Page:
Here are some of the research projects we are working on in DSIL. Please see the Publications page to read the original articles about each project.
In this project, funded by the National Institutes of Health, we recorded people with facial paralysis expressing emotions. People with congenital facial paralysis used more alternative expression (i.e. increased expressivity in the body and voice) compared to people with acquired facial paralysis.
Observers who watched the videos had difficulty recognizing happiness in people with severe facial paralysis, and rated them as less happy than those with mild facial paralysis, even though the individuals with facial paralysis felt the same level of happiness. However, people who used more alternative expression were viewed as happier, suggesting that alternative expression is a useful strategy for people with facial paralysis to improve others’ impressions.
Facial paralysis is a highly visible but unrecognizable disability. Observers immediately notice the distinctive appearance of someone with the condition but do not understand why the person looks or behaves that way. In a follow-up study, we tested whether a few paragraphs of educational information about the cause, nature, and accommodations needed for facial paralysis (focusing on the body and voice, rather than the face), could improve observers' impressions. Results offer preliminary support for the benefits of educating about a rare disability: people who read educational information formed more positive impressions of individuals with facial paralysis than those who were not given information.
As disability can be conceptualized as the largest minority group in the US, extending social psychological theories of ethnic identity are a novel way to understand disability. Based on Social Identity Theory, there are two main ways that minority group members (in this case, people with disabilities) manage stigma. First, some may attempt to assimilate, or “pass” as a majority group member by distancing themselves from the minority group and strive to be as normal as possible. On the other hand, some may “affirm” their disability identity by developing disability pride.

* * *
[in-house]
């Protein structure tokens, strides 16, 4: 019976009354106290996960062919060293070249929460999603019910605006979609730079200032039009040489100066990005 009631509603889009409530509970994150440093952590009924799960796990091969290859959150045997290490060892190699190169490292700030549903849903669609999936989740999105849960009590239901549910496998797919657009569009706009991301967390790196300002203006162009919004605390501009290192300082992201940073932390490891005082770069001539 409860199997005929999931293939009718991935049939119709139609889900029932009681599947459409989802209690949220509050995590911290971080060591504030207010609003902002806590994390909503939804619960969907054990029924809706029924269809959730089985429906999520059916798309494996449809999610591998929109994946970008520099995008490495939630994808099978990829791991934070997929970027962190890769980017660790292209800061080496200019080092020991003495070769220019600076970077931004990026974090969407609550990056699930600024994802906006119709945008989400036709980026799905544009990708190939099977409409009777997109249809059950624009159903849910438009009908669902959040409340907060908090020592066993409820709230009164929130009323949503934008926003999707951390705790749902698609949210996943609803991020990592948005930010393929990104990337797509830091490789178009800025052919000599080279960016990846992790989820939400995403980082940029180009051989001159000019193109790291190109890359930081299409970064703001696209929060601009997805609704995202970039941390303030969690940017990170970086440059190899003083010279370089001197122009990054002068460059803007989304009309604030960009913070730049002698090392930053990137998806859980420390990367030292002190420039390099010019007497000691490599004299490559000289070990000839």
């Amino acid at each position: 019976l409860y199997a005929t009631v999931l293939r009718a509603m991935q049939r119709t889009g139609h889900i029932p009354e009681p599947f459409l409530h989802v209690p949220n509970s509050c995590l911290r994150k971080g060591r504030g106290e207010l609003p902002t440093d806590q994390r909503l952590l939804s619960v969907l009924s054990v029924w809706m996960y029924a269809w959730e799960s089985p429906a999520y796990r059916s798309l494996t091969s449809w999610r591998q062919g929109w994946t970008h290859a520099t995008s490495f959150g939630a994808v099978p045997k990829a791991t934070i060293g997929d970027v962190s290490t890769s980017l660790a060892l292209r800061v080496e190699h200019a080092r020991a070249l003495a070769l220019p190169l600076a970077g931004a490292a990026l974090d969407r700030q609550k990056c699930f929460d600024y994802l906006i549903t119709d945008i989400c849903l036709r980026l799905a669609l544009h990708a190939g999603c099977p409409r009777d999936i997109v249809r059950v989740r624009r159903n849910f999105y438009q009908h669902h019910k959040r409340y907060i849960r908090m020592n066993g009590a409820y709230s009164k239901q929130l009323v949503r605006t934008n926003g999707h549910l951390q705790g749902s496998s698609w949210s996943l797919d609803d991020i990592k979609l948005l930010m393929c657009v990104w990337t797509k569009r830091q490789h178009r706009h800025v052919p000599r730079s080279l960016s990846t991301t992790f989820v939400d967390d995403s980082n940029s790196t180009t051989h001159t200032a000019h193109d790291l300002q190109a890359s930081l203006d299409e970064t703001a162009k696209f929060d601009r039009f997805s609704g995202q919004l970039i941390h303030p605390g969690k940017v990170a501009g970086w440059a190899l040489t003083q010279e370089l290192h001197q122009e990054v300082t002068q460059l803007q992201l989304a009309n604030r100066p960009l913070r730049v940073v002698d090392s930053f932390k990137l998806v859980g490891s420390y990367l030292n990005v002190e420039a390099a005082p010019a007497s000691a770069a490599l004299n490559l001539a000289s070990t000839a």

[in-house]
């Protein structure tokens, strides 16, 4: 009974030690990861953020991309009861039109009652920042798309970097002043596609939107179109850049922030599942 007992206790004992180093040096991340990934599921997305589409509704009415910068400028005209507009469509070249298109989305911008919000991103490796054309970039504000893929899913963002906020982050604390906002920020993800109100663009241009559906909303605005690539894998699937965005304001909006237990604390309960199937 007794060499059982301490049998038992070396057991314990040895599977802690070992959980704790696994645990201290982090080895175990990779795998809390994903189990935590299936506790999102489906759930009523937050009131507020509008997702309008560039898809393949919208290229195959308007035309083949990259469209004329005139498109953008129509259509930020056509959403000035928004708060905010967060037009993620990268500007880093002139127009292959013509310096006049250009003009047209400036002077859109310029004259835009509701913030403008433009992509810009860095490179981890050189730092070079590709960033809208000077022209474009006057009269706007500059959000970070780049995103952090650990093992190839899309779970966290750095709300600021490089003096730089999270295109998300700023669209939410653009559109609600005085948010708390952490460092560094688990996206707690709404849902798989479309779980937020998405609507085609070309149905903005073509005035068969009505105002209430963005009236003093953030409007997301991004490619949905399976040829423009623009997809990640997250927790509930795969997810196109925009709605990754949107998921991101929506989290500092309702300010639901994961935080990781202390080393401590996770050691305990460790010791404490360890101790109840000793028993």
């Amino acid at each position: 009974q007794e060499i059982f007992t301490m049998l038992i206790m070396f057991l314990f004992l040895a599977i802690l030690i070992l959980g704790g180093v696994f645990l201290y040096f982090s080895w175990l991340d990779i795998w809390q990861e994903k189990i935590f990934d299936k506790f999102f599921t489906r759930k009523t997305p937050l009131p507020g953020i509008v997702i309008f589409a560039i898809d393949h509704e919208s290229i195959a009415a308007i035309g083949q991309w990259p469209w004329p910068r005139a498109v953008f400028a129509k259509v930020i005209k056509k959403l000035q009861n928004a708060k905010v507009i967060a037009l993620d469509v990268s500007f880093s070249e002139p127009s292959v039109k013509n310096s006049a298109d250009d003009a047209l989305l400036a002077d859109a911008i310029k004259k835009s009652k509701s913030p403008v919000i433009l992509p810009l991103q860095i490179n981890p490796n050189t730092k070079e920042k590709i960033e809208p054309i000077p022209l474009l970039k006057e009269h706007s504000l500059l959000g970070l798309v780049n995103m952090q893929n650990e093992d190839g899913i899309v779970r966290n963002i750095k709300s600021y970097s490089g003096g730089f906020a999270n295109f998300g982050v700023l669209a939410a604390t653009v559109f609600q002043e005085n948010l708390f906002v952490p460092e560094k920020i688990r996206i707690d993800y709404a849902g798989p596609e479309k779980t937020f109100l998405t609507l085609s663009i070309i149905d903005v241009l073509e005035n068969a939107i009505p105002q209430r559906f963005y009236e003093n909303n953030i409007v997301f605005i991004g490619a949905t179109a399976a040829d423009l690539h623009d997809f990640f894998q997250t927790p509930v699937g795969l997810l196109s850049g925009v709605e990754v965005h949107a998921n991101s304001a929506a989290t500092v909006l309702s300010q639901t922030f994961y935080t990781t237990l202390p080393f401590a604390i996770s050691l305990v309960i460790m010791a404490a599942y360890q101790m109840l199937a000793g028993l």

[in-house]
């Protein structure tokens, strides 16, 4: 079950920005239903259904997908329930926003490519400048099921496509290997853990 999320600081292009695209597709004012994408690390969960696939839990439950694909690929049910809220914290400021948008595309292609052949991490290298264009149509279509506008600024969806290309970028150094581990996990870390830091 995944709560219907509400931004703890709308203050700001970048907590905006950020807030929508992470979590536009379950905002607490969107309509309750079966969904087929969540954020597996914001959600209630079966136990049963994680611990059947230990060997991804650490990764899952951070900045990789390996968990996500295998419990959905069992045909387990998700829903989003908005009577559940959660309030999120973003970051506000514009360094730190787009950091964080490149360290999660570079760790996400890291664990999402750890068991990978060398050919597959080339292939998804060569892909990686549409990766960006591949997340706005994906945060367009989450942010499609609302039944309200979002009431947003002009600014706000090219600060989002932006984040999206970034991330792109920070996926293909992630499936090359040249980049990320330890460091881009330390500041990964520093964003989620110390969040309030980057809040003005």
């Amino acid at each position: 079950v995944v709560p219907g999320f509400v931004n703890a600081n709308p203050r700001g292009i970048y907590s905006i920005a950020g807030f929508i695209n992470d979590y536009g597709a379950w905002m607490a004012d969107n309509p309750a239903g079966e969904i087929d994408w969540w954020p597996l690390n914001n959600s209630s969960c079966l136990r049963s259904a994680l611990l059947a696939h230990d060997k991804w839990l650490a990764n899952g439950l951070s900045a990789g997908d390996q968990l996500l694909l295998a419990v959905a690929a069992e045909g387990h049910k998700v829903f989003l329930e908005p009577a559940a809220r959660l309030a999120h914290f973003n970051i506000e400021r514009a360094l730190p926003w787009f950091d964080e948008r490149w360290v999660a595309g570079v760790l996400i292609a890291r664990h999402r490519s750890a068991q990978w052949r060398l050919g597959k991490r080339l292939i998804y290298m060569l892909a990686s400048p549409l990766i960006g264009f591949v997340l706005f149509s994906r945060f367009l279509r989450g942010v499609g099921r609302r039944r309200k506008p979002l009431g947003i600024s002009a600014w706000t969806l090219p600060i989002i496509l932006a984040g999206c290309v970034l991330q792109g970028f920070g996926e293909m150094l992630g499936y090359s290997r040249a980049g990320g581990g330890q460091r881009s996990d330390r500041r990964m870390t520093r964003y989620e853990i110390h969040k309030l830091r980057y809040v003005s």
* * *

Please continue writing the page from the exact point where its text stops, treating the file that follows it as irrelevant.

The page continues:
Although nearly 20% of the population has a disability, one of our studies found that only 13% of those individuals identify as people with disabilities. We found that stigma and severity of impairment were the strongest predictors of identifying as a person with a disability.
We've found that individuals with congenital mobility disabilities had higher satisfaction with life than those with acquired mobility disabilities. Disability identity and disability self-efficacy mediated this relationship, predicting greater satisfaction with life. Extending this work to a different population, we found that disability identity is also associated with lower anxiety and depression among people with multiple sclerosis. These findings suggest that healthcare practitioners should shift from attempting to “normalize” people with disabilities to developing disability self-concept.
The Rejection-Identification Model argues that the negative impacts of stigma, such as decreased self-esteem, may be mitigated when members of the stigmatized group choose to identify with each other rather than with the majority culture. Supporting this model, we have found that disability pride protects self-esteem by mediating the relationship between stigma and self-esteem.
Although people with congenital disabilities are often assumed to be better adapted than people with acquired disabilities, few studies have tested this, and fewer have attempted to explain the reasons behind these differences. Theories of adaptation to disability often describe stages of loss, which do not apply to people who were born with their conditions. Our research has found that people with congenital facial paralysis use more alternative expression than those with acquired facial paralysis. This project provided some of the first behavioral evidence that people with congenital disabilities are better adapted than those with acquired disabilities.
In a second study, we examined whether disability self-concept could be the reason for differences in adaptation between people with congenital and acquired disability. As predicted, we found that people with congenital disability had higher satisfaction with life than those with acquired disability, and that disability self-concept mediated this relationship.
This research suggests that interventions should focus on people with acquired conditions and incorporate protective factors identified among people with congenital conditions such as disability self-concept.
We conducted focus groups of teenagers and adults with Moebius Syndrome, a rare congenital condition characterized by facial paralysis. These focus groups, funded by the Moebius Syndrome Foundation, explored the social interaction experiences and strategies of individuals with this rare condition. Five themes emerged: social engagement/disengagement; resilience/sensitivity; social support/stigma; being understood/misunderstood; and public awareness/lack of awareness of Moebius Syndrome. Participants used alternative expression such as vocal tone, gestures, and humor. The combination of being unable to express oneself with the face, having a facial difference, and having a rare disease is particularly stigmatizing.